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Dispersion Compensation

Definition: the control of the overall chromatic dispersion of a system by adding optical elements with a suitable amount of dispersion

German: Dispersionskompensation

Categories: lightwave communicationslightwave communications, light pulseslight pulses, methodsmethods


Cite the article using its DOI: https://doi.org/10.61835/qni

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Dispersion compensation essentially means canceling the chromatic dispersion of some optical element(s). However, the term is often used in a more general sense of dispersion management, meaning the control (but not necessarily the complete compensation) of the overall chromatic dispersion of some system. The goal can be, e.g., to avoid excessive temporal broadening of ultrashort pulses and/or the distortion of signals in optical fiber communications. Dispersion compensation is applied mainly in mode-locked lasers and in telecommunication systems, but also sometimes in optical fibers transporting light e.g. to or from some fiber-optic sensor.

Dispersion compensation is an important issue for fiber-optic links, i.e., in the context of optical fiber communications. Here, strong dispersive broadening of modulated signals can occur in cases with high data rates. Without dispersion compensation, each symbol would be broadened so much that it would strongly overlap with a number of neighbored symbols. Even for moderate broadening, significant inter-symbol interference can strongly distort the detected signal. Therefore, it is essential to compensate the dispersion before detecting the signal.

For high data rates such as 40 Gbit/s or 160 Gbit/s, pulse broadening becomes much stronger than for 10 Gbit/s, for example. This is essentially due to two factors:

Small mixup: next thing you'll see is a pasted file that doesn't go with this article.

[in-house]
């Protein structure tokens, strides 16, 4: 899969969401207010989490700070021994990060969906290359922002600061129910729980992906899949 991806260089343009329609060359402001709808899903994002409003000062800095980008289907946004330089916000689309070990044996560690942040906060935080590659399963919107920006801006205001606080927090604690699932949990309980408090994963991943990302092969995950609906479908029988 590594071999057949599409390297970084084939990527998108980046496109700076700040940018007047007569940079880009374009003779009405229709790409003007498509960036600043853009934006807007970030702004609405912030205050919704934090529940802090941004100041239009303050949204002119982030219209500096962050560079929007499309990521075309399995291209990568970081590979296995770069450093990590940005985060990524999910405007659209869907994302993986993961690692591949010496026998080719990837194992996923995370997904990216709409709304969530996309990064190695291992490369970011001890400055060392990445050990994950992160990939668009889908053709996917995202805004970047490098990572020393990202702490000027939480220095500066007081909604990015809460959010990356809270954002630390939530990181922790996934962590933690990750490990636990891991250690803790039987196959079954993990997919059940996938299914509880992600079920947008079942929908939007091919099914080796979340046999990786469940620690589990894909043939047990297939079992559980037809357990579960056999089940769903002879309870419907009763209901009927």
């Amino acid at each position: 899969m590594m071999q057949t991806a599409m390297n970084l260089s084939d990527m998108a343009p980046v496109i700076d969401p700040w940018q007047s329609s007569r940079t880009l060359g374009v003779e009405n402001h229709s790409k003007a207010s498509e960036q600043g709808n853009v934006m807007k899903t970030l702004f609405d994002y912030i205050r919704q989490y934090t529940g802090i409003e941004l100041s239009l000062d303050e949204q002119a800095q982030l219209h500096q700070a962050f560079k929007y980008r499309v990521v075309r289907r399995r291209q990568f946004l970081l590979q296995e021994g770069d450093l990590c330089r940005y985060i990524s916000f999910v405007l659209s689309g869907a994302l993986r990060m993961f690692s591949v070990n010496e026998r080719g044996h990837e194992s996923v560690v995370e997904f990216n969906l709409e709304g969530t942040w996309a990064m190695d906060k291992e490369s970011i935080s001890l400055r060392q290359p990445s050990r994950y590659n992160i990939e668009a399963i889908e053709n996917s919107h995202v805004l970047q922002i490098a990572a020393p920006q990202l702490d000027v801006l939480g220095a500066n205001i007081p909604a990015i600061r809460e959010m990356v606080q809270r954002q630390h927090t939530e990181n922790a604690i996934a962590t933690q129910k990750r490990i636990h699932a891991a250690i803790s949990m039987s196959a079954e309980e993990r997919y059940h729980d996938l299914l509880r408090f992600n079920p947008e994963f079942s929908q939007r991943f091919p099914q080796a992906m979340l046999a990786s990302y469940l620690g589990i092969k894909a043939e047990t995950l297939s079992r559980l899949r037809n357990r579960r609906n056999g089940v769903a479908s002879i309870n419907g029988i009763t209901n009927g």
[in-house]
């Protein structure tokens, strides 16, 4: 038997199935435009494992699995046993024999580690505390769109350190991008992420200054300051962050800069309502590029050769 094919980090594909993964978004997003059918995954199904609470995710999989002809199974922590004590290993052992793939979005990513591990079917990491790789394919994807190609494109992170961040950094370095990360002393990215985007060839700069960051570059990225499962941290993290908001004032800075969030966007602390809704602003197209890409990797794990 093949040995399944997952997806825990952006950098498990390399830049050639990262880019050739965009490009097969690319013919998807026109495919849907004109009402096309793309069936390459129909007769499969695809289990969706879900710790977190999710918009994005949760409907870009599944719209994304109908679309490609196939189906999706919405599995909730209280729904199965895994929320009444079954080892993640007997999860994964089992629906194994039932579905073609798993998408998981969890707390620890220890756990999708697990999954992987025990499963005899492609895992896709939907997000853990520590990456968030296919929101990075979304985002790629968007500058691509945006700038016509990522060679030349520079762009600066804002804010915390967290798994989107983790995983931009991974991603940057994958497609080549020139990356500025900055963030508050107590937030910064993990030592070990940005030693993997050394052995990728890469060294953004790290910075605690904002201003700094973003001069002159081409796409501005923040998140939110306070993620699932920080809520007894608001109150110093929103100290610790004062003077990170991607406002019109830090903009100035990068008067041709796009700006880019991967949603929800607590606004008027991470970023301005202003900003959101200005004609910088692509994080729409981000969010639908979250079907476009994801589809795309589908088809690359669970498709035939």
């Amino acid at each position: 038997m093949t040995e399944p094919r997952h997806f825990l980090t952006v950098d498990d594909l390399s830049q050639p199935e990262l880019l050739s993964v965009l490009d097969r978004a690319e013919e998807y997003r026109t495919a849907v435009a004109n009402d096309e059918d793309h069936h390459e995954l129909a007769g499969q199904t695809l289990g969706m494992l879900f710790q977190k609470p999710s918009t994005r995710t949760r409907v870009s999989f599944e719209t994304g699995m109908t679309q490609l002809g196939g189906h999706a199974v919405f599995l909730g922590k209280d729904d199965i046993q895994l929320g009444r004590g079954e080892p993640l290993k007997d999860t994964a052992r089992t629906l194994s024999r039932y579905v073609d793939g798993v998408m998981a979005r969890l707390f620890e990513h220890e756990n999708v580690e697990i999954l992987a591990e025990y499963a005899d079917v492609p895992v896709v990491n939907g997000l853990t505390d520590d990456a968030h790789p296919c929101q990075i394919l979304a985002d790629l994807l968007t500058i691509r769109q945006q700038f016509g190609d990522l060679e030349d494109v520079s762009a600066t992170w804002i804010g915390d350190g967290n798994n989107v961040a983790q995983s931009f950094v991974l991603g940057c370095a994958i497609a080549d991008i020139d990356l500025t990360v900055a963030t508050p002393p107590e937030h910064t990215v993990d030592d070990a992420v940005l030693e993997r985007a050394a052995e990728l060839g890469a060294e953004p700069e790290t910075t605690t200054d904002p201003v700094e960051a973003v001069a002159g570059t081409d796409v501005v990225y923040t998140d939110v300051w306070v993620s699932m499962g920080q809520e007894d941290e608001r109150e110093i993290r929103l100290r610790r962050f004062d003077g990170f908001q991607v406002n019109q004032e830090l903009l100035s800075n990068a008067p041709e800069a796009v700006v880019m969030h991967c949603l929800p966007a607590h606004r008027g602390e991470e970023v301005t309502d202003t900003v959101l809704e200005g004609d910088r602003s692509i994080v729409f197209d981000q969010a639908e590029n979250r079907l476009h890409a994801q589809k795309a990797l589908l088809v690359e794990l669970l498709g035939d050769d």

• The shorter symbol time means that less temporal spreading can already be relevant.
  • The spectral bandwidth of the signal becomes larger, thus causing stronger temporal broadening.

It is then generally not sufficient to compensate the second-order dispersion only; one also needs to deal with higher-order dispersion. Problems can arise, for example, when dispersion-shifted fibers with a substantial dispersion slope are used, and only dispersion of second order is compensated. Figure 1 show this effect for a single 2-ps pulse at 1550 nm after 10 km and 50 km of such a fiber. Mainly uncompensated third-order dispersion is responsible for the resulting distortions.

imperfect dispersion compensation
Figure 1: Distortion of a triple pulse after 10 km (solid curve) and 50 km (dashed curve) of a dispersion-shifted fiber, when only second-order dispersion is compensated. The simulation has been done with the software RP ProPulse.

The resulting pulse distortion may appear small. However, a simulation with triple 2-ps pulses at a spacing as applied for 160 Gbit/s demonstrates that even in that case significant signal distortions can arise due to inter-symbol interference.

imperfect dispersion compensation
Figure 2: Pulse distortion after 10 km (solid curve) and 50 km (dashed curve) of a dispersion-shifted fiber, when only second-order dispersion is compensated.

The dispersion of a transmission fiber can be compensated with sections of fibers with different designs or with other optical elements. Dispersion compensation modules (DCMs) can contain, e.g., long pieces of dispersion-shifted fibers or chirped fiber Bragg gratings. The latter have the advantage of compactness and comparatively low insertion losses.

To some limited extent, the effects of dispersion in a system for optical data transmission can also be mitigated in a cost-effective way by electronic dispersion compensation.

Dispersion Compensation in Mode-locked Lasers